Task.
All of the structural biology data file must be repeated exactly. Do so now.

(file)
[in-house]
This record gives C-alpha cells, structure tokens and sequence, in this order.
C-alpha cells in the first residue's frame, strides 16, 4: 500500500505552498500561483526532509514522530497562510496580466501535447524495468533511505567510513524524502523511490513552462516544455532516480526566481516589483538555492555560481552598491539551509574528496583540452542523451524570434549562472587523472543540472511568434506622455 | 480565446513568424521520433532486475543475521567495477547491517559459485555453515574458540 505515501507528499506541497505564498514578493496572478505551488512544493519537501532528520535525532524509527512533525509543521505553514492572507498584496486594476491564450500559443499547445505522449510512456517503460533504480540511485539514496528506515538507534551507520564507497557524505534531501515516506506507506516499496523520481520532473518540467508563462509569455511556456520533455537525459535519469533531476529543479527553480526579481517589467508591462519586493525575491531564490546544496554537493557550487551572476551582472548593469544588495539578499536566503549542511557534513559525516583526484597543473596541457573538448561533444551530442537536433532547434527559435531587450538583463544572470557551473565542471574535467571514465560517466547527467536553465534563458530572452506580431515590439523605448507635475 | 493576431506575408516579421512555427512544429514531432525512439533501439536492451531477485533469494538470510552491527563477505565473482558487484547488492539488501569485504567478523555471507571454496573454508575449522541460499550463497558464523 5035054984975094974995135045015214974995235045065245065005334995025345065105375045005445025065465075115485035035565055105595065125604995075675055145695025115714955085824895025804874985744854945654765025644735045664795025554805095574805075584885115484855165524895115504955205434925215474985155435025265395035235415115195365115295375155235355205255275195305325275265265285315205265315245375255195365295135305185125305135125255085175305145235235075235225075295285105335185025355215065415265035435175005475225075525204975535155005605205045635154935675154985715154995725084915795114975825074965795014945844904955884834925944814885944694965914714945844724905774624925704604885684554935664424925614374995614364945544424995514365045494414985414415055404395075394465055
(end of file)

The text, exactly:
[in-house]
This record gives C-alpha cells, structure tokens and sequence, in this order.
C-alpha cells in the first residue's frame, strides 16, 4: 500500500505552498500561483526532509514522530497562510496580466501535447524495468533511505567510513524524502523511490513552462516544455532516480526566481516589483538555492555560481552598491539551509574528496583540452542523451524570434549562472587523472543540472511568434506622455 | 480565446513568424521520433532486475543475521567495477547491517559459485555453515574458540 505515501507528499506541497505564498514578493496572478505551488512544493519537501532528520535525532524509527512533525509543521505553514492572507498584496486594476491564450500559443499547445505522449510512456517503460533504480540511485539514496528506515538507534551507520564507497557524505534531501515516506506507506516499496523520481520532473518540467508563462509569455511556456520533455537525459535519469533531476529543479527553480526579481517589467508591462519586493525575491531564490546544496554537493557550487551572476551582472548593469544588495539578499536566503549542511557534513559525516583526484597543473596541457573538448561533444551530442537536433532547434527559435531587450538583463544572470557551473565542471574535467571514465560517466547527467536553465534563458530572452506580431515590439523605448507635475 | 493576431506575408516579421512555427512544429514531432525512439533501439536492451531477485533469494538470510552491527563477505565473482558487484547488492539488501569485504567478523555471507571454496573454508575449522541460499550463497558464523 5035054984975094974995135045015214974995235045065245065005334995025345065105375045005445025065465075115485035035565055105595065125604995075675055145695025115714955085824895025804874985744854945654765025644735045664795025554805095574805075584885115484855165524895115504955205434925215474985155435025265395035235415115195365115295375155235355205255275195305325275265265285315205265315245375255195365295135305185125305135125255085175305145235235075235225075295285105335185025355215065415265035435175005475225075525204975535155005605205045635154935675154985715154995725084915795114975825074965795014945844904955884834925944814885944694965914714945844724905774624925704604885684554935664424925614374995614364945544424995514365045494414985414415055404395075394465055